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The News

Ray Tate and Karyn Pinter Review Anne Steelyard: Volume II

January 1st, 2010 by Celina Nelson

Both give Anne Steelyard 5 bullets!!

The beautiful and adventurous Anne Steelyard is back in The Gate of Dreams and Starlight.

In the second installment of The Garden of Emptiness series, Anne is still searching for the City of Miyah and her ticket to independence from her aristocratic British family.

Ray Tate: Karyn?

Karyn Pinter: Hello, Ray.

Ray Tate: So our topic is Penny-Farthing’s latest volume of Anne Steelyard, written by Barbara Hambly and illustrated by Ron Randall, Aaron McConnell, James Taylor, and Mike Garcia.

Ray Tate: I reviewed the first volume. Did you review that one as well, Karyn?

Karyn Pinter: Yes.

Ray Tate: So what did you give the first volume?

Karyn Pinter: Five bullets! It was brilliant

Ray Tate: Yeah, me too. I’m not used to this kind of quality, but then Barbara Hambly is an actual, honest to goodness novelist.

Karyn Pinter: I’ve never read any of Barbara Hambly’s work before, but I think I’m going to track some down. I’m a new fan.

Ray Tate: She did some Star Trek novels in the eighties and a Victorian vampire novel called Those Who Hunt the Night.

Karyn Pinter: Anne is an incredible heroine. Smart and deadly. Usually it’s one or the other, but Hambly writes Anne so perfectly with a mixture of both–and we can throw some sexy in there too.

Ray Tate: The characterization is so rich. What I know about Batman, how he thinks and should feel, comes from like about two hundred or so books from the pre-Crisis, but with Anne Steelyard, it’s all there in one volume, and in this second one, Hambly makes Anne’s characterization even deeper.

Karyn Pinter: The mark of a great writer. The art work is good, but I’ll be honest and say it’s Hambly’s writing that really keeps the Anne Steelyard ship afloat. Her history is spot on, and it’s such a great era of history too–one that isn’t explored much. Pre-WWI doesn’t get a lot of play in movies or books.

Ray Tate: No, it doesn’t, and it’s interesting to see the precursors to the Nazis in full swing.

Karyn Pinter: I like that the Turks actually play a bigger part than the Germans.

Ray Tate: The Germans are like the looming threat, and the bringers of death. Oh, and I should point out these are the period Germans. The German people of today are awesome.

Karyn Pinter: Just to make that clear.

Ray Tate: You’re right about the Turks. The way they rule the Arabian people.

Karyn Pinter: There’s much more magic in this volume. Sometimes that can really kill a story for me. Sort of like “Hey, guess what? I can totally use magic now.” Out of the blue magic is a tool used to get you out of tight, boring spots. However, it was foreshadowed in the first volume even if it wasn’t used by Anne too much–and she’s still learning magic, so that saves her from being too much of a Mary Sue.

Ray Tate: Ah, I didn’t think of that. I like also that the magic is ethno-centered. It’s Arabian magic, and Anne knows it because she’s a friend to the Arab people–the Sitt Rajul or “Lady Man,” as she is referred to. We know that women were and are mistreated, so how do you get around that? Consider her a man.

Karyn Pinter: The Lady Man part was a good addition to the story. It’s 1908, women in the US still don’t have the right to vote, and here is this woman shooting guns riding horses, and wearing pants! She’s a wonderful example of repressed feelings and desires

Ray Tate: Also there’s this idea that she must succumb to an arranged marriage in England–so that’s contrary to what most people think about “civilized” society.

Karyn Pinter: A woman like Miss Prawle, who looks like she’s dying inside that shell of hers, aches to be Anne and have a little freedom.

Ray Tate: I think these factors make Anne Steelyard very different. It’s actually about something.

Karyn Pinter: It’s not just an adventure, find the treasure, and shoot up the bad guys novel. There’s that underlying message about freedom.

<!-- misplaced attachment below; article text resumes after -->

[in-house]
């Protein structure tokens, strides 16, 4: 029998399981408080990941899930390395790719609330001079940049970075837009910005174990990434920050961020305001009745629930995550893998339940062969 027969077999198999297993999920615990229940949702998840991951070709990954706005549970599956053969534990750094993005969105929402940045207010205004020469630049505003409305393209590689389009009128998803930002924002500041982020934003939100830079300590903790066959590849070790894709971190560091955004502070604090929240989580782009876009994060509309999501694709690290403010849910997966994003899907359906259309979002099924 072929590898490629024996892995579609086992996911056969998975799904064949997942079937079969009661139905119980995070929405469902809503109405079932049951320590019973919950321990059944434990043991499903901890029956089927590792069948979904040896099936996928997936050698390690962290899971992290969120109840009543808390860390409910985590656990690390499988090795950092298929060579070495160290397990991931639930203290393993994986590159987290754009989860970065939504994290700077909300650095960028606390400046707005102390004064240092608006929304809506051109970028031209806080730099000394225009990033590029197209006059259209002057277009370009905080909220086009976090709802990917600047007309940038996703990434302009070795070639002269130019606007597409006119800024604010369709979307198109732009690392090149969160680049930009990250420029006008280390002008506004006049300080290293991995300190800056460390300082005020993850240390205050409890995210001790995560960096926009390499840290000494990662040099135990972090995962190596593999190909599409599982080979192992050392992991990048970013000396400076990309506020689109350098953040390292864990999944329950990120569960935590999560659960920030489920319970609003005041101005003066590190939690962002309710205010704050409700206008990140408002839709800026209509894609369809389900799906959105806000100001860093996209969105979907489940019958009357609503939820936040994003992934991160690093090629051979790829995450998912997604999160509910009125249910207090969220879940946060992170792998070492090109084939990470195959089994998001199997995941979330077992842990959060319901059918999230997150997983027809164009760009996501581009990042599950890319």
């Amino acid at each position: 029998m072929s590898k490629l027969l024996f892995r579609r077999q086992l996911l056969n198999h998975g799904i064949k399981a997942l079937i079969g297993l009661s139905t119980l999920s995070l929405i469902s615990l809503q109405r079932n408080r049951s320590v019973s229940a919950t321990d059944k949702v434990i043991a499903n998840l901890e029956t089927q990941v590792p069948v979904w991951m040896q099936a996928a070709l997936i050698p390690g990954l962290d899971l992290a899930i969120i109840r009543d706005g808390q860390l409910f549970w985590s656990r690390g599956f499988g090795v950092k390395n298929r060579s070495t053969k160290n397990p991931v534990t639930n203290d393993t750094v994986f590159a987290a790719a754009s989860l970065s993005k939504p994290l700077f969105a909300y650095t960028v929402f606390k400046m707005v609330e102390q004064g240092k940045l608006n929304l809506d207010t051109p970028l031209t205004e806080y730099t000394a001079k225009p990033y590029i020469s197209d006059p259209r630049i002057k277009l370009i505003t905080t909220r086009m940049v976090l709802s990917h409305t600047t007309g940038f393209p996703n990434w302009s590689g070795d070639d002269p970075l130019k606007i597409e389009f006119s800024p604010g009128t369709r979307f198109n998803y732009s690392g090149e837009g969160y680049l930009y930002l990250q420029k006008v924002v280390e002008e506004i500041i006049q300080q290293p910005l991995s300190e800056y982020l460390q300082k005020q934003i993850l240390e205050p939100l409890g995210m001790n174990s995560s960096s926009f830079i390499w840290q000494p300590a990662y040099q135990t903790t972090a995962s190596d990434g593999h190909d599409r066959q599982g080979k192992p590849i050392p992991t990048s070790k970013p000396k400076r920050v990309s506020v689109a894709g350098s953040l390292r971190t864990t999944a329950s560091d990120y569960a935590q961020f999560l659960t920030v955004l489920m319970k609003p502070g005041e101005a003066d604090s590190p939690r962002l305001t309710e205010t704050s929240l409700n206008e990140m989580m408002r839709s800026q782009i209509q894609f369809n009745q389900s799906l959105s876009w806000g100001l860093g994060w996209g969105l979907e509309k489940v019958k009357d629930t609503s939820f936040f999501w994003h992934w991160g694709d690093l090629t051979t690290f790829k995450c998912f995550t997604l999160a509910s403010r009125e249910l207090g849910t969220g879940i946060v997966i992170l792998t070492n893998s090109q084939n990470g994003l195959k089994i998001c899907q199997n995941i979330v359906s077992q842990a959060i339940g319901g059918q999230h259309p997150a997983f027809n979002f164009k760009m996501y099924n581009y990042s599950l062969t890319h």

Ray Tate: Because of who Anne Steelyard is.

Karyn Pinter: Anne’s story and the story of the Arabs being controlled by the Turks run side by side.

Ray Tate: Yes, and outside forces are directing everything.

Karyn Pinter: Anne’s father = Turks/Germans

Ray Tate: As well as the British foreign office.

Karyn Pinter: Oh yes, let’s not forget them.

Karyn Pinter: And what’s the ultimate goal? To find a lost city that is going to cause Anne nothing but trouble.

Ray Tate: But that trouble is better than the shackles of society.

Karyn Pinter: Do you know how many books there are supposed to be in the Anne Steelyard series? I swear I heard three, but I don’t know where I would have heard that or from whom.

Ray Tate: That would mean she’ll encounter the city next volume.

Karyn Pinter: Could be good or bad.

Ray Tate: I’m betting good–at least story wise.

Karyn Pinter: I wouldn’t want it to be strung out and carry on and on, but it shouldn’t be rushed.

Ray Tate: Frankly, I’m surprised to see the second volume come out so quickly. When I saw it in Previews, I said to myself, “yeah right.”

Karyn Pinter: Really? I felt like it took forever–but that’s the mark of a good book. It feels like forever and a day before you get to read the next chapter.

Ray Tate: Yeah, but we’re not talking about Geoff Johns and his bloody zombies. We’re talking about Ron Randall meticulously researching period dress, and just being overall smashing when rendering a visual narrative. I mean, yeah, I agree with you that Hambly is the Captain of the ship here, but Randall is the helmsman–and if Rob Liefield were illustrating this, neither of us would be discussing the book.

Karyn Pinter: Ha!

Ray Tate: So that kind of work takes time–and it was, I think you’ll agree, time well spent. However, I was still shocked at how quickly this came out given the quality of the work.

Karyn Pinter: Randall’s work is just right for the story. Anymore would be too much

Ray Tate: It’s funny, but he and Hambly are both rare birds in their field. The last I had seen of Randall’s work was in Justice League Europe or Justice League Quarterly. I have to say that words really fail to describe just how beautiful his art is–but it’s not photorealistic beauty. Randall is a comic book artist.

Karyn Pinter: Could you imagine Anne being drawn by, let’s see, Harvey Tolibao? I only use him because I have Psylocke within reach. Tiny little waist, lots of angles, nose bubble.

Ray Tate: God awful you mean?

Karyn Pinter: No, just way out of character.

Ray Tate: Forgive me, I’m known for my bitterness.

Karyn Pinter: I’ve been know to be catty.

Ray Tate: I really think that style of illustration would be detrimental to this series. Imagine, you’ve got this lovely made book–kudos to Penny Farthing. You’ve got this fantastic Glen Orbik cover, and you open it up, and it’s bland, American manga artwork.